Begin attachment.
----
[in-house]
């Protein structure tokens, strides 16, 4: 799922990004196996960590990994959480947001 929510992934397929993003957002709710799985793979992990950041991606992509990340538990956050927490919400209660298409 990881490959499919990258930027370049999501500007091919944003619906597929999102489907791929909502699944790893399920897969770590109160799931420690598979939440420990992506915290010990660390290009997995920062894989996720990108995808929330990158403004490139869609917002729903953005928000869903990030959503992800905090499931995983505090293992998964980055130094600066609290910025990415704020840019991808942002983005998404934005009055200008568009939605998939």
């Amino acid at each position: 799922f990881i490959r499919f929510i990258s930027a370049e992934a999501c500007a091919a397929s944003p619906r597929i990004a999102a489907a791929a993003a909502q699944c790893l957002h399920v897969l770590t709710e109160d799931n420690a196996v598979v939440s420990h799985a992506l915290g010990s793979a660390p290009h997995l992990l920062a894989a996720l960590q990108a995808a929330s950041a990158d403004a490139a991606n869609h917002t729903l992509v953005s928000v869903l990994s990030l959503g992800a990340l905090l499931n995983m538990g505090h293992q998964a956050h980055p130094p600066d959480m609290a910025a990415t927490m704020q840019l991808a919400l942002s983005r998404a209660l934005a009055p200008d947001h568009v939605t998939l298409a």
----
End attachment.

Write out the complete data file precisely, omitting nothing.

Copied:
[in-house]
């Protein structure tokens, strides 16, 4: 799922990004196996960590990994959480947001 929510992934397929993003957002709710799985793979992990950041991606992509990340538990956050927490919400209660298409 990881490959499919990258930027370049999501500007091919944003619906597929999102489907791929909502699944790893399920897969770590109160799931420690598979939440420990992506915290010990660390290009997995920062894989996720990108995808929330990158403004490139869609917002729903953005928000869903990030959503992800905090499931995983505090293992998964980055130094600066609290910025990415704020840019991808942002983005998404934005009055200008568009939605998939």
């Amino acid at each position: 799922f990881i490959r499919f929510i990258s930027a370049e992934a999501c500007a091919a397929s944003p619906r597929i990004a999102a489907a791929a993003a909502q699944c790893l957002h399920v897969l770590t709710e109160d799931n420690a196996v598979v939440s420990h799985a992506l915290g010990s793979a660390p290009h997995l992990l920062a894989a996720l960590q990108a995808a929330s950041a990158d403004a490139a991606n869609h917002t729903l992509v953005s928000v869903l990994s990030l959503g992800a990340l905090l499931n995983m538990g505090h293992q998964a956050h980055p130094p600066d959480m609290a910025a990415t927490m704020q840019l991808a919400l942002s983005r998404a209660l934005a009055p200008d947001h568009v939605t998939l298409a």